FANCIFUL LIFE — Nydia Lilian
San José del Pacífico - Mazunte - Punta Cometa
Oaxaca, Mexico, 2013.
“An ongoing project of long exposure fine art photography concerning the bridge of Rio-Antirrio in Patra-Greece.”
Behavior of waves, 1962 – one of photographer Berenice Abbott’s minimalist black-and-white vintage imagery artfully capturing the concrete beauty of abstract scientific phenomena.
Silence, Solitude, Shoreline by Nathan Wirth
A group of swimmers at an indoor pool watch the Russian ambassador to the United Nations, Jacob Malik, filibustering in the UN Security Council in 1950.See more photos here.
Berenice Abbott, Photography and Science: An Essential Unity is the inaugural exhibition for the MIT Museum’s new Kurtz Gallery for Photography. It will run through Dec. 31, 2012.
About the exhibit:
Renowned for her early to mid-century photography in Paris and New York, Abbott also spent time at MIT during the late 1950’s when she was hired to create new photographic images for the teaching of physics.
Berenice Abbott spent two years at MIT creating photographs that memorably document the principles of physical science - mechanics, electromagnetism, and waves. She often developed innovative techniques for capturing scientific phenomena, including one for very detailed, close-in photography that she called Super Sight.
Abbott was a collaborative artist who used the potent force of her imagination to illustrate, and to inspire scientists, whom she viewed as fellow creators, grounded in reality, but ready to make leaps of discovery.
Beautiful double exposures by Christoffer Relander
Lightning Fields by Hiroshi Sugimoto
Sugimoto on his project:
The word electricity is thought to derive from the ancient Greek elektron, meaning “amber.” When subject to friction, materials such as amber and fur produce an effect that we now know as static electricity. Related phenomena were studied in the eighteenth century, most notably by Benjamin Franklin. To test his theory that lightning is electricity, in 1752 Franklin flew a kite in a thunderstorm. He conducted the experiment at great danger to himself; in fact, other researchers were electrocuted while conducting similar experiments. He not only proved his hypothesis, but also that electricity has positive and negative charges. In 1831, Michael Faraday’s formulation of the law of electromagnetic induction led to the invention of electric generators and transformers, which dramatically changed the quality of human life. Far less well-known is that Faraday’s colleague, William Fox Talbot, was the father of calotype photography. Fox Talbot’s momentous discovery of the photosensitive properties of silver alloys led to the development of positive-negative photographic imaging. The idea of observing the effects of electrical discharges on photographic dry plates reflects my desire to re-create the major discoveries of these scientific pioneers in the darkroom and verify them with my own eyes.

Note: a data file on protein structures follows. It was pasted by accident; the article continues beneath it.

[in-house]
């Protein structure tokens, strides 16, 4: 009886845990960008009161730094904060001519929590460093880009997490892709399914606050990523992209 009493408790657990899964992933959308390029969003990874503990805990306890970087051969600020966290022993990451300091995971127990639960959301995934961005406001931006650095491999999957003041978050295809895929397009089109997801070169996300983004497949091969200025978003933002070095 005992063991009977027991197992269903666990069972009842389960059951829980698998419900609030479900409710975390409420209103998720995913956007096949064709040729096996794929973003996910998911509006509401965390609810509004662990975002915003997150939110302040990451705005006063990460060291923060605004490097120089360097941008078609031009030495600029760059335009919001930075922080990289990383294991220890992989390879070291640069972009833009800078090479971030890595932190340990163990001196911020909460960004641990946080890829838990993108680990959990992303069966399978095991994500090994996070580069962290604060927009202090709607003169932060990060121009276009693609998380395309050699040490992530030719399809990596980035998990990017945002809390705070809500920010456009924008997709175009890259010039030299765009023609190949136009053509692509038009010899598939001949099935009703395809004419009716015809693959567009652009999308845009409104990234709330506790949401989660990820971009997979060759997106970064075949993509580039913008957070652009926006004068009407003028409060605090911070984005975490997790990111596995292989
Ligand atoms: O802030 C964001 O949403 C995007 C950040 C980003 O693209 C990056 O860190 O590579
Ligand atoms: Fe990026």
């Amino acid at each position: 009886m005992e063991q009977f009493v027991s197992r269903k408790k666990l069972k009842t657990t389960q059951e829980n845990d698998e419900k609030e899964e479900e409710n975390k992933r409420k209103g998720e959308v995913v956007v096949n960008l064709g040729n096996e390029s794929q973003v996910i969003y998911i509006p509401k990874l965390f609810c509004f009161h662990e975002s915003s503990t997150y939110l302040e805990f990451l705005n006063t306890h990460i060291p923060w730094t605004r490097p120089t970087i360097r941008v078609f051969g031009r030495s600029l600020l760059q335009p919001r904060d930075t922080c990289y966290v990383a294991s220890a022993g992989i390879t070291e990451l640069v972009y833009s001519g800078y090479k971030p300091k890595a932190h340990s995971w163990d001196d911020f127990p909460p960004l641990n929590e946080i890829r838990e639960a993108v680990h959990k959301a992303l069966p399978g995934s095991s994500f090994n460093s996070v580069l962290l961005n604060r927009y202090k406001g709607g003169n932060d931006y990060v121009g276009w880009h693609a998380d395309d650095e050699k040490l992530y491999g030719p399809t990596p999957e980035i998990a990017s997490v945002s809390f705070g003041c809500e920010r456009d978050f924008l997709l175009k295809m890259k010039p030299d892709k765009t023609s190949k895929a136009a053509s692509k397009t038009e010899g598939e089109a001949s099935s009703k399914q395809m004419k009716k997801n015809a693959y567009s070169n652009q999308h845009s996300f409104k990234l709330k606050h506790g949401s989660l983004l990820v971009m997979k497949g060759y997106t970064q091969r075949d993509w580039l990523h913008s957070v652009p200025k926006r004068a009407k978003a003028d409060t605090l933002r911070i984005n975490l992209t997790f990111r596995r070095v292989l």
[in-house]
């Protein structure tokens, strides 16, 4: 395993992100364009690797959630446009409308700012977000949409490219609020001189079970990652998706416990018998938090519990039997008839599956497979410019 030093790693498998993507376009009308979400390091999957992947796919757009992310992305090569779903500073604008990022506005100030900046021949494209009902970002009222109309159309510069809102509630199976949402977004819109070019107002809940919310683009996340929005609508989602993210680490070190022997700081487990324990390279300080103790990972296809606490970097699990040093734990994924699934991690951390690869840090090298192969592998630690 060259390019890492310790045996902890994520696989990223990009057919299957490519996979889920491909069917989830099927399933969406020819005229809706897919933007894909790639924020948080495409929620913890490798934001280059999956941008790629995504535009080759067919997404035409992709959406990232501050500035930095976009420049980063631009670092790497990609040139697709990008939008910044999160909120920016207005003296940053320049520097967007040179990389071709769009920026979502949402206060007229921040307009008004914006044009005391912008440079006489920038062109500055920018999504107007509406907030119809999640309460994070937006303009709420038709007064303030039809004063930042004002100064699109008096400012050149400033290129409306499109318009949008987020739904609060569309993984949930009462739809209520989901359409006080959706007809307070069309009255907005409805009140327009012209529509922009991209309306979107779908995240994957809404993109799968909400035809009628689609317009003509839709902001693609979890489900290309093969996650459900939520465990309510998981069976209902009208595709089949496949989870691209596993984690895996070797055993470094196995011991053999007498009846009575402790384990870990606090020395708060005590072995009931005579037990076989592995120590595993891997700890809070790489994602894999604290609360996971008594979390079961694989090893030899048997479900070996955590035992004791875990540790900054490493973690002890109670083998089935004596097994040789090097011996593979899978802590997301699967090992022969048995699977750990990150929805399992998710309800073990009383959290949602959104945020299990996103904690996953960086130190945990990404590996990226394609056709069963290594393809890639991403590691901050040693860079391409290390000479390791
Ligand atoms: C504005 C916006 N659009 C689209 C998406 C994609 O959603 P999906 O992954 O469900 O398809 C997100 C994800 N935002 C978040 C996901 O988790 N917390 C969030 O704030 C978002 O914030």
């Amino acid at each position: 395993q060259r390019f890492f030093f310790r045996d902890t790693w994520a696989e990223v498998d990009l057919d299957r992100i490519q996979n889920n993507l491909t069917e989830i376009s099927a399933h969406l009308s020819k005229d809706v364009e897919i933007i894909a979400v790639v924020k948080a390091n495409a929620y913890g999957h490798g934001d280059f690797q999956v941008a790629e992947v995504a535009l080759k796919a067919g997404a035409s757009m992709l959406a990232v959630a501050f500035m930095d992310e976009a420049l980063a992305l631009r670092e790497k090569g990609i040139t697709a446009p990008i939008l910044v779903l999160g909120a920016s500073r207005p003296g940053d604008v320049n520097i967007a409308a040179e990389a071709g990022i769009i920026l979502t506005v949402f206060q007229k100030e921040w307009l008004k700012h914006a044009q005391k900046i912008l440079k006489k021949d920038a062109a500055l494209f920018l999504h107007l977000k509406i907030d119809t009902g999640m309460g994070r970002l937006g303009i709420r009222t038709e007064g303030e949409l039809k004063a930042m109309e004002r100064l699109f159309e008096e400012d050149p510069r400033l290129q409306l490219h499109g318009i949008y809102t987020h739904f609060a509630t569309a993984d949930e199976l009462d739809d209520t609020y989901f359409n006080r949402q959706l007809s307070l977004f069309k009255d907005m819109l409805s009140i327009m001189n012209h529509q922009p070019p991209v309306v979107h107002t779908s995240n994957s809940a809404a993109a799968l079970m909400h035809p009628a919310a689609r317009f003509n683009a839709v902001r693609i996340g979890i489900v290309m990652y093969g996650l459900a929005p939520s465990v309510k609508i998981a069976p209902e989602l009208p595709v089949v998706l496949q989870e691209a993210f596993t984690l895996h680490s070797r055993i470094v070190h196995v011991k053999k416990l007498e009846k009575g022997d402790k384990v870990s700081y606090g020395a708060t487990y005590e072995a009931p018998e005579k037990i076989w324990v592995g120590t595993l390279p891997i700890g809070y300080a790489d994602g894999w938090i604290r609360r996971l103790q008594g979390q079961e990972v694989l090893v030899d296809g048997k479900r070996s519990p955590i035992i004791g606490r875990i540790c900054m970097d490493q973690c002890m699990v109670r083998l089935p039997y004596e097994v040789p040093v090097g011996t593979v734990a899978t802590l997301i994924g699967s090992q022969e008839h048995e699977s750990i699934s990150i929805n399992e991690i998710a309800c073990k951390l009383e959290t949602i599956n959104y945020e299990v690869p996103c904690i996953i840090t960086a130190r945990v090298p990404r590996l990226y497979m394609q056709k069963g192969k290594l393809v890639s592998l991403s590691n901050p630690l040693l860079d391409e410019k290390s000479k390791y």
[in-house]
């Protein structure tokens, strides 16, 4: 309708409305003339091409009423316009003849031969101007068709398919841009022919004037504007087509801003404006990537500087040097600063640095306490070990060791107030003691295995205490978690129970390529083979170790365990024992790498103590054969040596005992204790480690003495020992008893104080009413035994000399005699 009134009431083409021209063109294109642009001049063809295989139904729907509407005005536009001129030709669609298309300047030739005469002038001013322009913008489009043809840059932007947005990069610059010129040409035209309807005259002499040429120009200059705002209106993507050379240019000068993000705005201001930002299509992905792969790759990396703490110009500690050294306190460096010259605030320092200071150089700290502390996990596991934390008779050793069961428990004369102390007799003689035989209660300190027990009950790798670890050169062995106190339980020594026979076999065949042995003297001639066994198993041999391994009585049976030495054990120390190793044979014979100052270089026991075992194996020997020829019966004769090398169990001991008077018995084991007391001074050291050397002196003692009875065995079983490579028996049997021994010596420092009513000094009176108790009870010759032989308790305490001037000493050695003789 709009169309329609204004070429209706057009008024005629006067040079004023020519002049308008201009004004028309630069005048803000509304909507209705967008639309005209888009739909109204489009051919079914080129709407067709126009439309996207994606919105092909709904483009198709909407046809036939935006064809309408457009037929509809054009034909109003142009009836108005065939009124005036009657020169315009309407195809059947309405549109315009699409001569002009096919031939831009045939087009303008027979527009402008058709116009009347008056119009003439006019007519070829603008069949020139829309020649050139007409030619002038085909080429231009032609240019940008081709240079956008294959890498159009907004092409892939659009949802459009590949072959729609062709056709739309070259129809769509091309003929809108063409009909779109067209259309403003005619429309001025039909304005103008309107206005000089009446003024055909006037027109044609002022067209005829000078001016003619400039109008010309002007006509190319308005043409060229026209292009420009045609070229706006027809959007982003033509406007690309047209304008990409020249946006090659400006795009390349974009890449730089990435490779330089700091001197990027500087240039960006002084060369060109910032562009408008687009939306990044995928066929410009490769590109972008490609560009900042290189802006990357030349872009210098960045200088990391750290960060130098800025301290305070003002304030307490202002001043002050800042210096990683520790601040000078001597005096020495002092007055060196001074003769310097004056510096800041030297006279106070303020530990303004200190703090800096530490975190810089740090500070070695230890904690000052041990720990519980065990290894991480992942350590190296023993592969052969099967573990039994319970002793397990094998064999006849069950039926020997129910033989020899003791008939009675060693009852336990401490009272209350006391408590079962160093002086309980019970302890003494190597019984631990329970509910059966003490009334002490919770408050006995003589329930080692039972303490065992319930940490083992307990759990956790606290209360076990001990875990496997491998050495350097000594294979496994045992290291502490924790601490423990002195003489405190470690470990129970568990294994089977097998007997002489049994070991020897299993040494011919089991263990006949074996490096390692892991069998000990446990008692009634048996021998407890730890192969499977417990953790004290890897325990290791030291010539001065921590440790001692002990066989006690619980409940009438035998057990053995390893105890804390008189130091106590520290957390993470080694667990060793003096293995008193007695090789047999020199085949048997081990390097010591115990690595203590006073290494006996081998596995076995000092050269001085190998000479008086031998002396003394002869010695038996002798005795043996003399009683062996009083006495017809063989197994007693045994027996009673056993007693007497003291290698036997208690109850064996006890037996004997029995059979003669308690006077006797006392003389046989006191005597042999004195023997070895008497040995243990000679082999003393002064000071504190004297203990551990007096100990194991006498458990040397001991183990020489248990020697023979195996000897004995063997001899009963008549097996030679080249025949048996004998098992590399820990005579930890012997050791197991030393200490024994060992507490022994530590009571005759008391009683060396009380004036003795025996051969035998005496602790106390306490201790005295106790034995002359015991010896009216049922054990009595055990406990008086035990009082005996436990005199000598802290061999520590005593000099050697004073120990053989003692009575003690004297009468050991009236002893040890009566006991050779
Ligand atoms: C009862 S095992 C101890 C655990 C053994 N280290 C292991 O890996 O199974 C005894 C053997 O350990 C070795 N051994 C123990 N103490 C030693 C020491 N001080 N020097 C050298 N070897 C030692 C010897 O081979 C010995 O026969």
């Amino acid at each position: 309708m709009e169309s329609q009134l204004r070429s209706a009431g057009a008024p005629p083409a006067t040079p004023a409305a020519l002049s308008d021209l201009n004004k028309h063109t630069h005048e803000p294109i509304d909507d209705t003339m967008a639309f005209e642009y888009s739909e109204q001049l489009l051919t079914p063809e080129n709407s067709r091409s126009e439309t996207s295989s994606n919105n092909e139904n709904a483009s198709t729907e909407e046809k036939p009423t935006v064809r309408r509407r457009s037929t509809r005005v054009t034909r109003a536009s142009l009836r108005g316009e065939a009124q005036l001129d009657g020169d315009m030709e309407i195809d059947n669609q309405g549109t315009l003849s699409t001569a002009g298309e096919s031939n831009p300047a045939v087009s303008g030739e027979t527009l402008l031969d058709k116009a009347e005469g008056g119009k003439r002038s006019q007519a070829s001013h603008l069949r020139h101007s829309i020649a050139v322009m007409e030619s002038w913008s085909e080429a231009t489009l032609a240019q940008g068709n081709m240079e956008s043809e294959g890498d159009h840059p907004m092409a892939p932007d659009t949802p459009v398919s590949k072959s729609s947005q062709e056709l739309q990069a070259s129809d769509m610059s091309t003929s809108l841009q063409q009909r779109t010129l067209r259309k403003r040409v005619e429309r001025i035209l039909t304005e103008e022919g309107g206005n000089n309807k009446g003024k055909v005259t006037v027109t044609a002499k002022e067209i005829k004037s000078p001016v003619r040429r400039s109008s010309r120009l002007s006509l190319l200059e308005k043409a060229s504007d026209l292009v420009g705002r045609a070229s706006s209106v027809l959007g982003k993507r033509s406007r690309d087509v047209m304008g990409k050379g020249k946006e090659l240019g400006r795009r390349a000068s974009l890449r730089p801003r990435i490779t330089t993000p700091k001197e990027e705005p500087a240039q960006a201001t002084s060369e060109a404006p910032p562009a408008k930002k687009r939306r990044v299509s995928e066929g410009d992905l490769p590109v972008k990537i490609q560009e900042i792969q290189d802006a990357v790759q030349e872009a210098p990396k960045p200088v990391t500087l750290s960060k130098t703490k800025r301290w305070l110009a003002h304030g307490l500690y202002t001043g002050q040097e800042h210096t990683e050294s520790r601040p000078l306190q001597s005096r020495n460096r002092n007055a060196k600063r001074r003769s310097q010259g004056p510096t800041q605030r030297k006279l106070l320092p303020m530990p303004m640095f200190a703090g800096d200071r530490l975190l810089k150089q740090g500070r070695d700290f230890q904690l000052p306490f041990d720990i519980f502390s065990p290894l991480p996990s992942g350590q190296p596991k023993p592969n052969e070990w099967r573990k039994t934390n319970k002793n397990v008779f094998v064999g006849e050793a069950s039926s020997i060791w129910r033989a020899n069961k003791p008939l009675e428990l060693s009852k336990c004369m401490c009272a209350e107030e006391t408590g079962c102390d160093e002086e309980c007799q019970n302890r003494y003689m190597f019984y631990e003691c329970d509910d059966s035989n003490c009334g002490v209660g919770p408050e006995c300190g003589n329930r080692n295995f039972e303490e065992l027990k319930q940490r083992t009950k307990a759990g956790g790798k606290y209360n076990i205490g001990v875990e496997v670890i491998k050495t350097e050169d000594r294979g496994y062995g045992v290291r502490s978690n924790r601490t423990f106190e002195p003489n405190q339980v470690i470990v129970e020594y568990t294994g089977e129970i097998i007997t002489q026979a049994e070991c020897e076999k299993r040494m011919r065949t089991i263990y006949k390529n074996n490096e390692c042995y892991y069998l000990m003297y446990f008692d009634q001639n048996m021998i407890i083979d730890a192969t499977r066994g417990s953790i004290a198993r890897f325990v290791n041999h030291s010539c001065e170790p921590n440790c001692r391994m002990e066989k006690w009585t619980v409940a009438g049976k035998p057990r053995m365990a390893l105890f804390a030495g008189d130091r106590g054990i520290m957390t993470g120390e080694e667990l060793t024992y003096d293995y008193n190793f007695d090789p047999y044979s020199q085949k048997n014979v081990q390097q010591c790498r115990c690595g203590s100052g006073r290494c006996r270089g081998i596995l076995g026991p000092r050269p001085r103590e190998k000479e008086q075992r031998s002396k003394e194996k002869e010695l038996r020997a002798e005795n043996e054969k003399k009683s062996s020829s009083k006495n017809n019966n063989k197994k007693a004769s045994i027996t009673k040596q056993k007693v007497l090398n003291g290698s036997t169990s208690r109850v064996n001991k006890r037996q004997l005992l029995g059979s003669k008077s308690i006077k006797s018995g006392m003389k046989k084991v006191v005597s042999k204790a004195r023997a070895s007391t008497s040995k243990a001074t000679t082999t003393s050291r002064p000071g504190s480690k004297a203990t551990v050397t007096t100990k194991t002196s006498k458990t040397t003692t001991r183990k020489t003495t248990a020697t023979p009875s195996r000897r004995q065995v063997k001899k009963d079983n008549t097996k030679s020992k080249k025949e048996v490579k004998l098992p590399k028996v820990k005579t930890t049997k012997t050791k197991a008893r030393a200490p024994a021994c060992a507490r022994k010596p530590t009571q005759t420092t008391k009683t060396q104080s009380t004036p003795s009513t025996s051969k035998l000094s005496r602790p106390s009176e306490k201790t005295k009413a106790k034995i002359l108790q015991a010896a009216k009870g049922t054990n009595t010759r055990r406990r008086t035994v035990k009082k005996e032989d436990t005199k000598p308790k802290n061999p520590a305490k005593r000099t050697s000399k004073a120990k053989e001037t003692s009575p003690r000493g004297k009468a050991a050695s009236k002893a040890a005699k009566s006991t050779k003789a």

A photographer for over sixty years, Roger Mayne is best known for his post-war studies of London neighborhoods. Click-through for a photo slideshow of a selection of his work, now on display at the Gitterman Gallery: http://nyr.kr/N7zq0u
Return to the Wild by Kai and Sunny
Illustration. Scientists by Miguel Angel Camacho Ortega
aDiatomea by mrkism
aDiatomea is an artificial life system that uses various methods and notions of a-life research. The basic principle of aDiatomea is that every aspect of it is entirely mathematically generated and thus it is not created purposefully as an art piece but as a complex system that takes a life of its own. These artificial organisms are based on actual unicellular organisms known as Diatoms. These beautiful microscopic creatures are constructed using the superformula, an equation that can reproduce organic forms. Granular sound is injected in these organisms, acting as their life-force, while they interact with each other and their environment. This film shows a recording of 36 seconds of evolution, pushing the boundaries of complex computer calculations.
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